Why Are We Still Texting

“I just text me …”

How often do you have someone who has said? Say you’re with a friend somewhere: What is the first thing you do when you get there? Text to him or her to announce her arrival. Why? Because that is how you are trained. No e-mail, phone, or to another protocol.
And you know what? You pay for this text, but already have a data plan if you is the truth in one of the best unlimited plans of the 20th century that SMS texts are perhaps more lucrative service are grandfathered, that service providers – rather than voice or data plans, and they want to continue using outdated technology, whether we need.

Texting was excusable 10 years ago, when the phones not very good Email or applications. SMS was, after all, the best messaging protocol that we had back then. Based as a way to work with GSM at the lowest possible bandwidth footprint, it was quick and to the point in 160 characters and 128 bytes.

Texting was somewhat excusable five years ago, when we finally applications and mobile email. At this time, push mail was rare – but often on BlackBerry phones – and text messages still a good way to send an important cluttered on the screen above someone message.

But today? I’m not sure that’s an excuse. We go around with tablet computers multi-task quick call phones, more push messages are capable of. We are connected to dozens of social networks at any time with our phones ranking priority for us and assures us that we are at the beginning of the incoming information.

But still text as well-trained dogs.

Texting is convenient and Рin many ways Рfun. But is not it time to leave behind? How much of this data we really? In our networks in the United States, we pay about $ 20 a month for unlimited text or $ 0.20 per text. Assuming that each SMS message is 128 bytes, can send texts 8388608 1 gigabyte of data. With the $ 0.20 per text currently loaded, which is $ 1,677,721.60 per gigabyte. Of course you can not pay, but at $ 20 per month, assuming you send 500 texts a month, which is $ 0.04 per text. Even at that rate you pay $ 335,544.32 per gigabyte. Crazy numbers for sure, but you can see that mathematics is widely applicable for the consumer and the provider is pleased to offer a quick fix.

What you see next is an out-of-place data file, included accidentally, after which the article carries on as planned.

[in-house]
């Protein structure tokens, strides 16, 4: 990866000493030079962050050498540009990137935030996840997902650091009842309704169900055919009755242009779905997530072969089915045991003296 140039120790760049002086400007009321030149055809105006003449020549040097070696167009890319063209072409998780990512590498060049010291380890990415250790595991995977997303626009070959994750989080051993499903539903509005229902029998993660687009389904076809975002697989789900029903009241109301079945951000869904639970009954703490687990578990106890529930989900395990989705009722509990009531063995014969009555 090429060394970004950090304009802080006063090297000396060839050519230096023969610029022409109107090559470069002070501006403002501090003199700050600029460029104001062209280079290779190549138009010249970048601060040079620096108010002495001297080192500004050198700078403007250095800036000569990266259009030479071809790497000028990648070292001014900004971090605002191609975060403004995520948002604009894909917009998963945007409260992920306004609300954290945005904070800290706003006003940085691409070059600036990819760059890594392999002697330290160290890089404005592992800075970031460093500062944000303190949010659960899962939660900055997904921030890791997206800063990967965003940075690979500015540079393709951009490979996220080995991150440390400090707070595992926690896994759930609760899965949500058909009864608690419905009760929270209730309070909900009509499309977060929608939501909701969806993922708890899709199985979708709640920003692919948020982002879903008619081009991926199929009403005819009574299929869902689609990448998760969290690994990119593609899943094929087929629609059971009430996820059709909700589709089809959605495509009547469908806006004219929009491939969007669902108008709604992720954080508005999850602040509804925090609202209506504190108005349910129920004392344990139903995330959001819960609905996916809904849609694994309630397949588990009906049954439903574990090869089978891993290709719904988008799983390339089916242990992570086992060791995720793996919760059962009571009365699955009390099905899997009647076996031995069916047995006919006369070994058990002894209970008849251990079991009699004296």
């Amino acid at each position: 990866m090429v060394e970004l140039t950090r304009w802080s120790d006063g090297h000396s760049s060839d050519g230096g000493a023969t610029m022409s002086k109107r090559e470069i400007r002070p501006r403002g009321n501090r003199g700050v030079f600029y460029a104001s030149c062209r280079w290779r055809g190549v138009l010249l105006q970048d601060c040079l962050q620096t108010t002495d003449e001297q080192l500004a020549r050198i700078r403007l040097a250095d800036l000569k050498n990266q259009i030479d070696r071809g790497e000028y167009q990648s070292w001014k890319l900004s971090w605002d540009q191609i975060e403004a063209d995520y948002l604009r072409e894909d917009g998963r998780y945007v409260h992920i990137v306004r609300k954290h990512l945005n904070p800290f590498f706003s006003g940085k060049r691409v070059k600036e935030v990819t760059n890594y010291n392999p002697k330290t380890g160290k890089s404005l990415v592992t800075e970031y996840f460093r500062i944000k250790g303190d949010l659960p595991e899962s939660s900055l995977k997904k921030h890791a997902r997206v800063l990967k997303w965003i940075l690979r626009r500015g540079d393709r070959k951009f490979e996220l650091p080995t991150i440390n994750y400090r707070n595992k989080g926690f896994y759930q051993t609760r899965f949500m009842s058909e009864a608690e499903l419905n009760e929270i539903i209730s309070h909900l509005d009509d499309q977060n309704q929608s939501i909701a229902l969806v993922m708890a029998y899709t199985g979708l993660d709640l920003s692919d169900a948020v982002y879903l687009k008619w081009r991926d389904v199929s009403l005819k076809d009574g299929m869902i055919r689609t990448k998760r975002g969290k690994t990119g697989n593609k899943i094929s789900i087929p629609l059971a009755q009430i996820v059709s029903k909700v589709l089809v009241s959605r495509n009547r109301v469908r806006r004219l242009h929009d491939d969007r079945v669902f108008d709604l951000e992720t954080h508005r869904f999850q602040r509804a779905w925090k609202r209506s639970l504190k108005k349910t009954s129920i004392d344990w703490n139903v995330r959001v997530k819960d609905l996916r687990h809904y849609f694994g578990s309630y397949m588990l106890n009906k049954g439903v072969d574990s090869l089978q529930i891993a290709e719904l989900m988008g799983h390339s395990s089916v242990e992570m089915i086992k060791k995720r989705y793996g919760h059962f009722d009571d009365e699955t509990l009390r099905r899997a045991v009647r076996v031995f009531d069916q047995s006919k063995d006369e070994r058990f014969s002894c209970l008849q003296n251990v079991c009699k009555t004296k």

Texting is convenient and – in many ways – fun. But is not it time to leave behind? What we received text messages in addition to its immediacy, we can not get or even applications push mail?

There are many options that use your data plan and still push messages to friends and family as text. BlackBerry Messenger, iMessenger and Gchat are slow in lieu of any SMS messages, but still any other text. It is time that we, at this train-crazy to lose a conscious effort.

If you are still not convinced, enter one of the applications below a try and see if you even wean the SMS. Of course, it is necessary that the other party has the same application in their training, in many cases, but this is a simple jump when you see the prices they pay per gigabyte.


Kik for pc is a popular alternative that not only pushes the messages, but also includes a set of metadata to contextualize chat conversations like to know when a message has been delivered and read help. It runs on iOS, Android, Windows Phone, Nokia and BlackBerry.


Line is quickly becoming one of the most popular applications on the messaging world. In Asia, started catering to those who like their emoticons and stickers, but is a solid runner and is available on iOS, Android, Windows Phone and BlackBerry. It even has desktop versions for when you are in the sit-down mode.

Google Voice

If you texts to send people with the help of SMS, but want to want to use the data connection, Google Voice is a good choice. Simply create a voice number and use it to send SMS messages. This is especially useful if you texts to people who do not want to send over the same applications as you. It is available for Android, BlackBerry, iOS, Palm webOS, Nokia S60 and Windows Phone available.

So you have three options, and certainly many of those who have been overlooked. What are you waiting for you – or pay – are you looking for?